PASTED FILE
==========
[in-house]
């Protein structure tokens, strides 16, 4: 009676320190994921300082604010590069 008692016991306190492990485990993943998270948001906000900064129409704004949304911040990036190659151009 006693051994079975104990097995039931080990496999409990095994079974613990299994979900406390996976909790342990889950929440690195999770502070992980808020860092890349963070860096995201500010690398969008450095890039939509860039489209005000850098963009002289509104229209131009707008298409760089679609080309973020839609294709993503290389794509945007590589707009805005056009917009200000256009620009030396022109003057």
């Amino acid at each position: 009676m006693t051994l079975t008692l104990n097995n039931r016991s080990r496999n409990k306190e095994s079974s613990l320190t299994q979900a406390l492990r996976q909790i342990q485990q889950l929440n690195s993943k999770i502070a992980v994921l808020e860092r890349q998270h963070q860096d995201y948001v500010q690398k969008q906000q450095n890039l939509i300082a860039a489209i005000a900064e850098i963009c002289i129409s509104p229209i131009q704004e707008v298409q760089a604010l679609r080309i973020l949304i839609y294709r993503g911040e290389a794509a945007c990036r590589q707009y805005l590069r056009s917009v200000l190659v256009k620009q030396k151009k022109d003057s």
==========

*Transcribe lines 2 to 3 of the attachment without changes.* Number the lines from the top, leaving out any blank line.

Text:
């Protein structure tokens, strides 16, 4: 009676320190994921300082604010590069 008692016991306190492990485990993943998270948001906000900064129409704004949304911040990036190659151009 006693051994079975104990097995039931080990496999409990095994079974613990299994979900406390996976909790342990889950929440690195999770502070992980808020860092890349963070860096995201500010690398969008450095890039939509860039489209005000850098963009002289509104229209131009707008298409760089679609080309973020839609294709993503290389794509945007590589707009805005056009917009200000256009620009030396022109003057």
């Amino acid at each position: 009676m006693t051994l079975t008692l104990n097995n039931r016991s080990r496999n409990k306190e095994s079974s613990l320190t299994q979900a406390l492990r996976q909790i342990q485990q889950l929440n690195s993943k999770i502070a992980v994921l808020e860092r890349q998270h963070q860096d995201y948001v500010q690398k969008q906000q450095n890039l939509i300082a860039a489209i005000a900064e850098i963009c002289i129409s509104p229209i131009q704004e707008v298409q760089a604010l679609r080309i973020l949304i839609y294709r993503g911040e290389a794509a945007c990036r590589q707009y805005l590069r056009s917009v200000l190659v256009k620009q030396k151009k022109d003057s």